Waste Water Treatment Plants

Aerobic Processes
Aerobic processes have been employed by municipal and industrial wastewater treatment systems for the removal of organics, the biological conversion of ammonia to nitrates, reduction of sludge mass and volume, and reduction of pathogenic organisms. Aerobic digestion consists of two steps; direct oxidation of biodegradable matter, and subsequent oxidation of microbial cellular material.

Organic Matter + O2 + Nutrients CO2 + H2O + NH3 + Cellular Material (1)

If the digestion process is provided with sufficient oxygen and detention time, or a separate nitrification system is utilized, ammonia will nitrify and form nitrates. The nitrification process may result in a decrease of both pH and alkalinity as a result of acid generation during the process:

NH4+ + 2O2 NO3- + 2H+ + H2O(2)

This reaction results in the consumption of about 7.1mg alkalinity per each mg NH4+-N oxidized. Influent treated with THIOGUARD® from the collection system generally arrives at the digester very near pH 7.5, the optimum pH for bacterial growth in both aerobic and anaerobic processes. If the wastewater does not have sufficient alkalinity to compensate for losses in the nitrification reaction, it will result in a pH drop and could, if the pH drops too low, result in bacterial deactivation.

The use of THIOGUARD® offers the following advantages over caustic soda and lime. Technical grade magnesium hydroxide buffers to a controlled pH near 9.0, even when over dosed. This buffering capacity results in better pH control and makes pH excursion less likely to occur. Magnesium hydroxide has higher neutralizing value per dry pound. Therefore, less technical grade magnesium hydroxide is required compared with caustic or lime. Unlike lime, technical grade magnesium hydroxide does not cause large volumes of sludge and scaling in the collection system or treatment plant equipment.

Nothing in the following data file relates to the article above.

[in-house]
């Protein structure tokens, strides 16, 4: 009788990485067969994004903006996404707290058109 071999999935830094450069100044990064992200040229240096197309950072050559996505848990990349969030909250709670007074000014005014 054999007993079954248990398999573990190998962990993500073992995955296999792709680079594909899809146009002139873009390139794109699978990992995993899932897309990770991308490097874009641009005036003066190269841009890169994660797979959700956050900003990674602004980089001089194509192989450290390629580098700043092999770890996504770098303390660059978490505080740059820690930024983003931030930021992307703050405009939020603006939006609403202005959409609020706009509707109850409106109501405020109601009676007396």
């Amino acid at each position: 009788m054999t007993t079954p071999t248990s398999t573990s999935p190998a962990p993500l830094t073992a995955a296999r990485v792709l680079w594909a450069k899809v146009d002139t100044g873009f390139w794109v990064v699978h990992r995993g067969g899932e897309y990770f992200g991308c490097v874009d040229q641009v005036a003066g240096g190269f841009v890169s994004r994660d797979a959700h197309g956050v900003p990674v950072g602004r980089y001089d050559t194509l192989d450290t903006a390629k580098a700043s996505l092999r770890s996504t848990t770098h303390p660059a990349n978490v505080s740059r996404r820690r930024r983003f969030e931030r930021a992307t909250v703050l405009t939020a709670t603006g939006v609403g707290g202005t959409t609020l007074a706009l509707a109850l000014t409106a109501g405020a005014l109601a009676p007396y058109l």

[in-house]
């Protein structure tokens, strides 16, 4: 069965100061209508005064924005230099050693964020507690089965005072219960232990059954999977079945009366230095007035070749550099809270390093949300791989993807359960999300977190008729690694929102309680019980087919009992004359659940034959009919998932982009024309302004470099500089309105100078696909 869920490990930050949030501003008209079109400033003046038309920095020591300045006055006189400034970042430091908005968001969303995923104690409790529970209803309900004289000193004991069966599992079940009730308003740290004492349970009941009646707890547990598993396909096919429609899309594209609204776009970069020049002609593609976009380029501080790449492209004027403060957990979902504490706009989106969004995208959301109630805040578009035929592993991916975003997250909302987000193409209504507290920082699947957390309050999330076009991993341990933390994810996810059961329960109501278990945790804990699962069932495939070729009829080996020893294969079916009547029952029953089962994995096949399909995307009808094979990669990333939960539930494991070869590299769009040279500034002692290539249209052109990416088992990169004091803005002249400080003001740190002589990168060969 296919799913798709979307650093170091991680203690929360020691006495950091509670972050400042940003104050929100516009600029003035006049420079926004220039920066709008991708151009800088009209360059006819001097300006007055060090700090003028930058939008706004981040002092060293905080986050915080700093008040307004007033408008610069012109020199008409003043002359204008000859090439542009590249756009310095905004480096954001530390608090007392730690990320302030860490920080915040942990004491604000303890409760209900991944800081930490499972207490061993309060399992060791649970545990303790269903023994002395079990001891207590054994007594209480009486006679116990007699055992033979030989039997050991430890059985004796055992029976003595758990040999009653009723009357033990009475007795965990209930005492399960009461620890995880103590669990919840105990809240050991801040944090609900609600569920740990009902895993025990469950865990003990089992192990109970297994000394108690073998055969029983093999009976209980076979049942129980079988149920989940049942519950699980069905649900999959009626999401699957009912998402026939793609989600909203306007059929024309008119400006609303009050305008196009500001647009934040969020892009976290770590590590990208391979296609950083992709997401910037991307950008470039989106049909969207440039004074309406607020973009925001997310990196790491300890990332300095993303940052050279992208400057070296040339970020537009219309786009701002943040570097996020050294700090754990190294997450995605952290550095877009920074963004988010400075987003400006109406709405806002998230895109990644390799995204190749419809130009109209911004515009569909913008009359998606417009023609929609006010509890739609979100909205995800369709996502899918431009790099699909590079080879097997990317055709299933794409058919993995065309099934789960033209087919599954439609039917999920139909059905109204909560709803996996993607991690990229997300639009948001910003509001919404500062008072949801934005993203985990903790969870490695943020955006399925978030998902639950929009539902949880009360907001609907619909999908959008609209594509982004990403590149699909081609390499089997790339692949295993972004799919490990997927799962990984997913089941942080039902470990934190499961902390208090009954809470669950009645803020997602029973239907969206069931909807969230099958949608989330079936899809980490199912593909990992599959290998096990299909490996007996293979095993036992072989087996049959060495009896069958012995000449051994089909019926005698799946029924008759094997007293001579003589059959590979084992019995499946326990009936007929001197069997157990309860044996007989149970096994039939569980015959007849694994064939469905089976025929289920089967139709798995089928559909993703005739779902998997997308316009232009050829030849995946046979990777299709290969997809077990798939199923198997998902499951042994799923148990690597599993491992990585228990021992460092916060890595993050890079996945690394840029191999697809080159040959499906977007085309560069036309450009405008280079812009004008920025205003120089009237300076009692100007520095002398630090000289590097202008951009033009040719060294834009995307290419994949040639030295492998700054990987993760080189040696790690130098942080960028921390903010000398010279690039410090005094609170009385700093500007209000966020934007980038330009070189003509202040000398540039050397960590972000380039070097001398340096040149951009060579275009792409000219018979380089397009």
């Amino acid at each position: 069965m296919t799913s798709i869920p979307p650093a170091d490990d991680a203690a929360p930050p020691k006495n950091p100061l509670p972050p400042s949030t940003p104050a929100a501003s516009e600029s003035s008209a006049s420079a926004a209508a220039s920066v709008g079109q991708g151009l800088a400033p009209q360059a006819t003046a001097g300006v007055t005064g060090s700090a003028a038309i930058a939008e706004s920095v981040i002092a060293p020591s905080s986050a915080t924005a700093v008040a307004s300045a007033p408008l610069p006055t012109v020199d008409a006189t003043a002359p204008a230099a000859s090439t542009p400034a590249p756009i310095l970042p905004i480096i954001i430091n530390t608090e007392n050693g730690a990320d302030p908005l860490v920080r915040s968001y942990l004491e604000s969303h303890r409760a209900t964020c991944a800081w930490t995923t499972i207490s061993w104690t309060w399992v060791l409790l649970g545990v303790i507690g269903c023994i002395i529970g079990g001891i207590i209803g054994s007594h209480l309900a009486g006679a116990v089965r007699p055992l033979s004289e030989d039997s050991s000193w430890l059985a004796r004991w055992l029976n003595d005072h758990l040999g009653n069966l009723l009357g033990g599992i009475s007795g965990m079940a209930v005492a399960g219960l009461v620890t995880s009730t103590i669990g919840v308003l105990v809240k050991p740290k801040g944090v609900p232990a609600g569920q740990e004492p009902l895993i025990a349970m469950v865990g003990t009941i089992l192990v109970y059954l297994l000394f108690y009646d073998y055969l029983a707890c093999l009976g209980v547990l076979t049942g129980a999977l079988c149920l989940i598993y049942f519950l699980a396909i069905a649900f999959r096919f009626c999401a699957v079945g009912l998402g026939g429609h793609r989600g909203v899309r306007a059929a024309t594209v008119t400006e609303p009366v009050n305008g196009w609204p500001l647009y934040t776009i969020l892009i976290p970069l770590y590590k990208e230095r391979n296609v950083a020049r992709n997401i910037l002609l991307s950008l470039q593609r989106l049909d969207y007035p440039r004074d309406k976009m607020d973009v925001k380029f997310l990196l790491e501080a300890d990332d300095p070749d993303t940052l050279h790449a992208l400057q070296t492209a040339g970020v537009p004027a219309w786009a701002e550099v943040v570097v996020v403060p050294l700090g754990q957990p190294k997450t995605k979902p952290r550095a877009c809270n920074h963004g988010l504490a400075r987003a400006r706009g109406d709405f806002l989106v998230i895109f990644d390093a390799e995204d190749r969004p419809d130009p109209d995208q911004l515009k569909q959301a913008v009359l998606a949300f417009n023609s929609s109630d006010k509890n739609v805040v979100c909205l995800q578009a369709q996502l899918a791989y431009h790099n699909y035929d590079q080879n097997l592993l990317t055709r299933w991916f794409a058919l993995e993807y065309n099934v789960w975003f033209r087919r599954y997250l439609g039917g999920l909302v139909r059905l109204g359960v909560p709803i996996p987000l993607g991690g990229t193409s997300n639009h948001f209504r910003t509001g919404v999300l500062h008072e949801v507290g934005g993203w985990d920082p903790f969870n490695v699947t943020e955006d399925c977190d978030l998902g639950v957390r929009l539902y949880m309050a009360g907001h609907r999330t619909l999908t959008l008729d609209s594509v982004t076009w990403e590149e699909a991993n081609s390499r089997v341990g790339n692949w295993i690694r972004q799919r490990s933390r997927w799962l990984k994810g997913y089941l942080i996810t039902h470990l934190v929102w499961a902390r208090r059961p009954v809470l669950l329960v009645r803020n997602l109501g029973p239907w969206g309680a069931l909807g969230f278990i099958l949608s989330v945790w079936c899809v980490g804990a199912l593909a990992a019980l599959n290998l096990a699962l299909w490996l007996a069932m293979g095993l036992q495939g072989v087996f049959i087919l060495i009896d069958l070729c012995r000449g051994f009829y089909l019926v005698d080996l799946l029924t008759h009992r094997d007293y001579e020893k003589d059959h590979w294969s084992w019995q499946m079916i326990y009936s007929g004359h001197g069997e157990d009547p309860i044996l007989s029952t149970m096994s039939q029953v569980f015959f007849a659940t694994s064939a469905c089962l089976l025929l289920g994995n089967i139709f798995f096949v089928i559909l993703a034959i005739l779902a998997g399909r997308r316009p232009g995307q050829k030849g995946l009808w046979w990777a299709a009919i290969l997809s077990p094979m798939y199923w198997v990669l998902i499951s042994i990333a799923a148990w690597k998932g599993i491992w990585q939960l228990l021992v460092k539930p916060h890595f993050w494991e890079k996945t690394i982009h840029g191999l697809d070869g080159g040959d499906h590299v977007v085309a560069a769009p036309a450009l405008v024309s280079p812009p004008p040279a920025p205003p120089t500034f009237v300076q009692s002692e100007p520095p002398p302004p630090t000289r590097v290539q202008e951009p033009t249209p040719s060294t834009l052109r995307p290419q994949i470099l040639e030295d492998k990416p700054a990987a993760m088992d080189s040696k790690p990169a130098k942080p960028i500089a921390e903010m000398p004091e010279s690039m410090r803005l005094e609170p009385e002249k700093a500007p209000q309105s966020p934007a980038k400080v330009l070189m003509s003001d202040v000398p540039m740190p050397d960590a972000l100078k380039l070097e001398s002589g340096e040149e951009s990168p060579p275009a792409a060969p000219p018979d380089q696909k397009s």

Anaerobic Digestion
Anaerobic digestion is the solubilization and reduction of complex organic substances by microorganisms in the absence of oxygen. The products of digestion are methane, carbon dioxide, trace gases and stabilized biosolids. The microbial population responsible for this conversion can be divided into three groups: solubilization, acid formation and methane formation (methanogens). Proteins, lipids, carbohydrates and complex organics are solubilized by hydrolysis. These products are converted into short-chain organic acids, such as, acetic, propionic and lactic. These acids are then converted into methane and carbon dioxide. The acid forming bacteria are tolerant to environmental changes such as pH and temperature. In contrast, the methane forming bacteria are intolerant to environmental changes.

C6H12O6 þ 3CH3COOH (3)

3CH3COOH + 3NH4HCO3 þ 3CH3COONH4 + 3H2O (4)

3CH3COONH4 + 3H2O þ 3CH4 + 3NH4HCO3 (5)

Equation 3 represents acid formation. The acid is then neutralized, equation 4, by bicarbonate present in the system. The buffer consumed in equation 4 is then regenerated in the methane forming step. There is therefore an equilibrium between buffer formation and consumption. The optimum pH range for methanogens is also 6.5 to 7.5. In a digester upset, net consumption of buffer occurs and the process is in danger of pH failure. When this happens an external source of alkalinity must be added. Technical grade magnesium hydroxide can be added to the digester to neutralize any excess acid not consumed by the methanogens. Technical grade magnesium hydroxide when used in anaerobic digesters will have all the benefits apparent in aerobic processes.


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